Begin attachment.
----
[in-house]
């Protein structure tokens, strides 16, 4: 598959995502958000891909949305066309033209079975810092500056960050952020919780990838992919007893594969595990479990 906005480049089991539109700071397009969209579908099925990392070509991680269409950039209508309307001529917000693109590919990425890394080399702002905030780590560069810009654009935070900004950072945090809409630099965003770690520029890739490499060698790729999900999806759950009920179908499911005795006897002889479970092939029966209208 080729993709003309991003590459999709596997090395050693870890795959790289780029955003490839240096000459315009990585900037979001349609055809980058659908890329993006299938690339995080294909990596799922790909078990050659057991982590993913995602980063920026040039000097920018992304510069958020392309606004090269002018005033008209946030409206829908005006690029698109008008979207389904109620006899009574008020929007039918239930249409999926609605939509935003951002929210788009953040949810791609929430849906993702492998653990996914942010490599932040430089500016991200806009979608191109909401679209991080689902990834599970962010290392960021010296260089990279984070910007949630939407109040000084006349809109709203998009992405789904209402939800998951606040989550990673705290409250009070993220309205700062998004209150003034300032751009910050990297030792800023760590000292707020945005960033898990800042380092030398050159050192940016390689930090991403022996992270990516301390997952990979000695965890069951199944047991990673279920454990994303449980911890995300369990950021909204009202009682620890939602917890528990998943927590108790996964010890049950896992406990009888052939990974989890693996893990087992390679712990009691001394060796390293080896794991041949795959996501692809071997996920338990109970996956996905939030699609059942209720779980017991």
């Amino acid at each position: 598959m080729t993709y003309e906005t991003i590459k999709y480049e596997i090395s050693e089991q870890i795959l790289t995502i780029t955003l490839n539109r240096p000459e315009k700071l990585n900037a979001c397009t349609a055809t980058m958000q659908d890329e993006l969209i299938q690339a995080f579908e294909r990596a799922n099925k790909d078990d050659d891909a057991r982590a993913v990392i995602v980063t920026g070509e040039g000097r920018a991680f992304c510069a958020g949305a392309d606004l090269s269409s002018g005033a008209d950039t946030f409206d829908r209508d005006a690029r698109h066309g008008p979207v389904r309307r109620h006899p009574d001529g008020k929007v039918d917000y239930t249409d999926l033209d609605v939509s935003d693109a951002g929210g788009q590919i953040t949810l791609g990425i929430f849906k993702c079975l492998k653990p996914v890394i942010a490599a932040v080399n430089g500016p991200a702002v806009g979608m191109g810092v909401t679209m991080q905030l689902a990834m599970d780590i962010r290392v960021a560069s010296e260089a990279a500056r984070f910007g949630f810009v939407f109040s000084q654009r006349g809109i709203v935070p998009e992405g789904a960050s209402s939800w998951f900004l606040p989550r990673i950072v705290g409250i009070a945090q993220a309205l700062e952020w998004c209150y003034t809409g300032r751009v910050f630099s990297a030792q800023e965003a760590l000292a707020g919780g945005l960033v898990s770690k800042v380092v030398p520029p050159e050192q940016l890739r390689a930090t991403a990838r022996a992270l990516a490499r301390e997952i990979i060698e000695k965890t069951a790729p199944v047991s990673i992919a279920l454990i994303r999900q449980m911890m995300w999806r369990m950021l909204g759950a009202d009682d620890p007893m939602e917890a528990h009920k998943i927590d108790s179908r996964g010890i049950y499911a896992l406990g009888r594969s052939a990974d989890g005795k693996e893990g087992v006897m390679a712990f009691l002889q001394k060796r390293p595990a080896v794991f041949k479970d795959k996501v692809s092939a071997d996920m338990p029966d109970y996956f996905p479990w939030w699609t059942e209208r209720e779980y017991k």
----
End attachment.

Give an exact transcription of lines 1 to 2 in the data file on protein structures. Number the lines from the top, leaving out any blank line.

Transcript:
[in-house]
């Protein structure tokens, strides 16, 4: 598959995502958000891909949305066309033209079975810092500056960050952020919780990838992919007893594969595990479990 906005480049089991539109700071397009969209579908099925990392070509991680269409950039209508309307001529917000693109590919990425890394080399702002905030780590560069810009654009935070900004950072945090809409630099965003770690520029890739490499060698790729999900999806759950009920179908499911005795006897002889479970092939029966209208 080729993709003309991003590459999709596997090395050693870890795959790289780029955003490839240096000459315009990585900037979001349609055809980058659908890329993006299938690339995080294909990596799922790909078990050659057991982590993913995602980063920026040039000097920018992304510069958020392309606004090269002018005033008209946030409206829908005006690029698109008008979207389904109620006899009574008020929007039918239930249409999926609605939509935003951002929210788009953040949810791609929430849906993702492998653990996914942010490599932040430089500016991200806009979608191109909401679209991080689902990834599970962010290392960021010296260089990279984070910007949630939407109040000084006349809109709203998009992405789904209402939800998951606040989550990673705290409250009070993220309205700062998004209150003034300032751009910050990297030792800023760590000292707020945005960033898990800042380092030398050159050192940016390689930090991403022996992270990516301390997952990979000695965890069951199944047991990673279920454990994303449980911890995300369990950021909204009202009682620890939602917890528990998943927590108790996964010890049950896992406990009888052939990974989890693996893990087992390679712990009691001394060796390293080896794991041949795959996501692809071997996920338990109970996956996905939030699609059942209720779980017991």